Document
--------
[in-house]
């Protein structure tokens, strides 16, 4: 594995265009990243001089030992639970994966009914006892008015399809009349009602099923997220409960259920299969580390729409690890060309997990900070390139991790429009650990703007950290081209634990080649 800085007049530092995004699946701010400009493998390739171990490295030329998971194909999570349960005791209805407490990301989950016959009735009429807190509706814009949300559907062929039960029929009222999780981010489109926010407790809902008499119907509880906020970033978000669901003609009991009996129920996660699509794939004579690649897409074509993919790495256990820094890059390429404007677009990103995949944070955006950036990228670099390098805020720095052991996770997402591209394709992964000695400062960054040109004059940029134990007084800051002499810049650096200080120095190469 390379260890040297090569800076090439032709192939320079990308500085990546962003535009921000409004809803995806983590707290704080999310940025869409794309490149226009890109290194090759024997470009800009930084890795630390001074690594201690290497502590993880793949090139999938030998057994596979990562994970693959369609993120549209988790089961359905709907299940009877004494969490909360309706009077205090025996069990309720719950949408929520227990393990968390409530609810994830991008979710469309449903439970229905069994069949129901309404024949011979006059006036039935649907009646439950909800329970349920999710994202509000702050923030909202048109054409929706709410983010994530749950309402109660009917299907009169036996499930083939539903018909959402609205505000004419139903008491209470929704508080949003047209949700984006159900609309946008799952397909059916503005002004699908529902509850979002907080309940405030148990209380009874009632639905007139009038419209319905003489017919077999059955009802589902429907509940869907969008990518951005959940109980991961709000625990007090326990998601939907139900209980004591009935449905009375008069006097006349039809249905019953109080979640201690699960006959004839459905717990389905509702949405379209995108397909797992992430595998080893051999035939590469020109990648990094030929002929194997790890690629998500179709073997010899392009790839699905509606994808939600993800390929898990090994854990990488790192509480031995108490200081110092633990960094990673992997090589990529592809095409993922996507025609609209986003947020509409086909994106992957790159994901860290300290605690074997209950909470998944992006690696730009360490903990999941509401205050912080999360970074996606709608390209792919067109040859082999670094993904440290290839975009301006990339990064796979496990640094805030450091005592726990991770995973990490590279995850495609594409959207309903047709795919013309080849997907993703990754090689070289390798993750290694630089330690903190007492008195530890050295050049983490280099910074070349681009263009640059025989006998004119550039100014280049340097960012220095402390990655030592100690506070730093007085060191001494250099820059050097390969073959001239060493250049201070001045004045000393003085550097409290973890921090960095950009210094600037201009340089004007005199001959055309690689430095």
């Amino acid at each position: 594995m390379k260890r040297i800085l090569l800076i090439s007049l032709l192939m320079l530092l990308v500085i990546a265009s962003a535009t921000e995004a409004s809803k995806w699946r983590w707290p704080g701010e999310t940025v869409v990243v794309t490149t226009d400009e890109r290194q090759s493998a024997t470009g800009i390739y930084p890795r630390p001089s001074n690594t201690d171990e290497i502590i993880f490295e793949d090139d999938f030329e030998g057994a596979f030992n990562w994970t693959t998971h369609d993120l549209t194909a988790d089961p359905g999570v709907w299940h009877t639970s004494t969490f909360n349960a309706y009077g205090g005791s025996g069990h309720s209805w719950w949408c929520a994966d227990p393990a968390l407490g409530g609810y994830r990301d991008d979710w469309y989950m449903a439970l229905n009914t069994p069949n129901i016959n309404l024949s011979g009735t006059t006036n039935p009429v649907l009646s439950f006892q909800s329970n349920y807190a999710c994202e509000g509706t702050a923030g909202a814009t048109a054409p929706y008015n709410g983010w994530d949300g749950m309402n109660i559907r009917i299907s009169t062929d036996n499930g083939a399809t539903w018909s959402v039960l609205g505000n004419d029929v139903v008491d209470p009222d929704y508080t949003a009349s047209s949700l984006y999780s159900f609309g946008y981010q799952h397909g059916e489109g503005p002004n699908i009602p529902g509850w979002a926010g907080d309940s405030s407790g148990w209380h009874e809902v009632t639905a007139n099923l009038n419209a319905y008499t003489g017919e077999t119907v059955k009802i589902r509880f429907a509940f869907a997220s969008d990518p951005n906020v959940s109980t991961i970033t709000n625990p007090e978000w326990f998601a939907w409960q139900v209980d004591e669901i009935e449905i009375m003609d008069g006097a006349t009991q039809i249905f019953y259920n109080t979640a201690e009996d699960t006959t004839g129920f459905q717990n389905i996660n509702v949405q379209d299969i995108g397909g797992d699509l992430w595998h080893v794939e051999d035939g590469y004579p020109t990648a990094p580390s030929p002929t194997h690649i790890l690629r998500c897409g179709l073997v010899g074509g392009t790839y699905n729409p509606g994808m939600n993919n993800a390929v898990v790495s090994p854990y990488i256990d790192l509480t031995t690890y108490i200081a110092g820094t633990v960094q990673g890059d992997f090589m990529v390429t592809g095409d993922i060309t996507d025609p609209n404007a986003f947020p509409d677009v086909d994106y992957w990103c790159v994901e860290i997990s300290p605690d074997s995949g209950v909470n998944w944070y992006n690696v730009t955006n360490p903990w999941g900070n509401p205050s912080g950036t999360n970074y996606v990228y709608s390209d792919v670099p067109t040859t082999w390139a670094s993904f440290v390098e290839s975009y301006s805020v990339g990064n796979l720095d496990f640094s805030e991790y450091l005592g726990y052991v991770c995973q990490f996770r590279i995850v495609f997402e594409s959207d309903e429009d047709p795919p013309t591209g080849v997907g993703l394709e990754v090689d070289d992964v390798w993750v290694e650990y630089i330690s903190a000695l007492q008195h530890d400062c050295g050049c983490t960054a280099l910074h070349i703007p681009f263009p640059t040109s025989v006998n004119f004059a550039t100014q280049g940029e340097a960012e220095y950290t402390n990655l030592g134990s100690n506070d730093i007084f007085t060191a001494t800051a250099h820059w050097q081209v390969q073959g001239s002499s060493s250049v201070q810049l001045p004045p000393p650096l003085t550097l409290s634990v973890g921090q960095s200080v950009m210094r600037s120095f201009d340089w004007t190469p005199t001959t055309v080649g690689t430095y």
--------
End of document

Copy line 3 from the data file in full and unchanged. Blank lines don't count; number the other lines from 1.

């Amino acid at each position: 594995m390379k260890r040297i800085l090569l800076i090439s007049l032709l192939m320079l530092l990308v500085i990546a265009s962003a535009t921000e995004a409004s809803k995806w699946r983590w707290p704080g701010e999310t940025v869409v990243v794309t490149t226009d400009e890109r290194q090759s493998a024997t470009g800009i390739y930084p890795r630390p001089s001074n690594t201690d171990e290497i502590i993880f490295e793949d090139d999938f030329e030998g057994a596979f030992n990562w994970t693959t998971h369609d993120l549209t194909a988790d089961p359905g999570v709907w299940h009877t639970s004494t969490f909360n349960a309706y009077g205090g005791s025996g069990h309720s209805w719950w949408c929520a994966d227990p393990a968390l407490g409530g609810y994830r990301d991008d979710w469309y989950m449903a439970l229905n009914t069994p069949n129901i016959n309404l024949s011979g009735t006059t006036n039935p009429v649907l009646s439950f006892q909800s329970n349920y807190a999710c994202e509000g509706t702050a923030g909202a814009t048109a054409p929706y008015n709410g983010w994530d949300g749950m309402n109660i559907r009917i299907s009169t062929d036996n499930g083939a399809t539903w018909s959402v039960l609205g505000n004419d029929v139903v008491d209470p009222d929704y508080t949003a009349s047209s949700l984006y999780s159900f609309g946008y981010q799952h397909g059916e489109g503005p002004n699908i009602p529902g509850w979002a926010g907080d309940s405030s407790g148990w209380h009874e809902v009632t639905a007139n099923l009038n419209a319905y008499t003489g017919e077999t119907v059955k009802i589902r509880f429907a509940f869907a997220s969008d990518p951005n906020v959940s109980t991961i970033t709000n625990p007090e978000w326990f998601a939907w409960q139900v209980d004591e669901i009935e449905i009375m003609d008069g006097a006349t009991q039809i249905f019953y259920n109080t979640a201690e009996d699960t006959t004839g129920f459905q717990n389905i996660n509702v949405q379209d299969i995108g397909g797992d699509l992430w595998h080893v794939e051999d035939g590469y004579p020109t990648a990094p580390s030929p002929t194997h690649i790890l690629r998500c897409g179709l073997v010899g074509g392009t790839y699905n729409p509606g994808m939600n993919n993800a390929v898990v790495s090994p854990y990488i256990d790192l509480t031995t690890y108490i200081a110092g820094t633990v960094q990673g890059d992997f090589m990529v390429t592809g095409d993922i060309t996507d025609p609209n404007a986003f947020p509409d677009v086909d994106y992957w990103c790159v994901e860290i997990s300290p605690d074997s995949g209950v909470n998944w944070y992006n690696v730009t955006n360490p903990w999941g900070n509401p205050s912080g950036t999360n970074y996606v990228y709608s390209d792919v670099p067109t040859t082999w390139a670094s993904f440290v390098e290839s975009y301006s805020v990339g990064n796979l720095d496990f640094s805030e991790y450091l005592g726990y052991v991770c995973q990490f996770r590279i995850v495609f997402e594409s959207d309903e429009d047709p795919p013309t591209g080849v997907g993703l394709e990754v090689d070289d992964v390798w993750v290694e650990y630089i330690s903190a000695l007492q008195h530890d400062c050295g050049c983490t960054a280099l910074h070349i703007p681009f263009p640059t040109s025989v006998n004119f004059a550039t100014q280049g940029e340097a960012e220095y950290t402390n990655l030592g134990s100690n506070d730093i007084f007085t060191a001494t800051a250099h820059w050097q081209v390969q073959g001239s002499s060493s250049v201070q810049l001045p004045p000393p650096l003085t550097l409290s634990v973890g921090q960095s200080v950009m210094r600037s120095f201009d340089w004007t190469p005199t001959t055309v080649g690689t430095y």